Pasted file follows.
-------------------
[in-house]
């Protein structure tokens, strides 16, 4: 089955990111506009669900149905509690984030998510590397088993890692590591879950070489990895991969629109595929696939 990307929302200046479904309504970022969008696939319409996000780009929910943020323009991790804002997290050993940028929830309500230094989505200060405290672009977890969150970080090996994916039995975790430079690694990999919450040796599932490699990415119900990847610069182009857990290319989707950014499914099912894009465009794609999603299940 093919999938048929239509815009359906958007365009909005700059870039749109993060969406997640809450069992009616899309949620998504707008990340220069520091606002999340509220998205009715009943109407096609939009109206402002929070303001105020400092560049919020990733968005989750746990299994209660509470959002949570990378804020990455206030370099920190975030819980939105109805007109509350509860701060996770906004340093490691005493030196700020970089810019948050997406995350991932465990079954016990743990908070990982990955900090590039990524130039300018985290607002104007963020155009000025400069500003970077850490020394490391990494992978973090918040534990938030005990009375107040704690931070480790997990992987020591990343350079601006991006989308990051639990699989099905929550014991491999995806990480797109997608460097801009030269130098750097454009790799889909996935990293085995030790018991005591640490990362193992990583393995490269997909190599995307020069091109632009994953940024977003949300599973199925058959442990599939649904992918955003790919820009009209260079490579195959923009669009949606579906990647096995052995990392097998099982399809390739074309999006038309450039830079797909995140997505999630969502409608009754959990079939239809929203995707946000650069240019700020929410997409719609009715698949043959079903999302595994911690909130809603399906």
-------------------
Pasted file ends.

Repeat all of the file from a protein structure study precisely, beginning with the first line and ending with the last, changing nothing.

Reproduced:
[in-house]
């Protein structure tokens, strides 16, 4: 089955990111506009669900149905509690984030998510590397088993890692590591879950070489990895991969629109595929696939 990307929302200046479904309504970022969008696939319409996000780009929910943020323009991790804002997290050993940028929830309500230094989505200060405290672009977890969150970080090996994916039995975790430079690694990999919450040796599932490699990415119900990847610069182009857990290319989707950014499914099912894009465009794609999603299940 093919999938048929239509815009359906958007365009909005700059870039749109993060969406997640809450069992009616899309949620998504707008990340220069520091606002999340509220998205009715009943109407096609939009109206402002929070303001105020400092560049919020990733968005989750746990299994209660509470959002949570990378804020990455206030370099920190975030819980939105109805007109509350509860701060996770906004340093490691005493030196700020970089810019948050997406995350991932465990079954016990743990908070990982990955900090590039990524130039300018985290607002104007963020155009000025400069500003970077850490020394490391990494992978973090918040534990938030005990009375107040704690931070480790997990992987020591990343350079601006991006989308990051639990699989099905929550014991491999995806990480797109997608460097801009030269130098750097454009790799889909996935990293085995030790018991005591640490990362193992990583393995490269997909190599995307020069091109632009994953940024977003949300599973199925058959442990599939649904992918955003790919820009009209260079490579195959923009669009949606579906990647096995052995990392097998099982399809390739074309999006038309450039830079797909995140997505999630969502409608009754959990079939239809929203995707946000650069240019700020929410997409719609009715698949043959079903999302595994911690909130809603399906």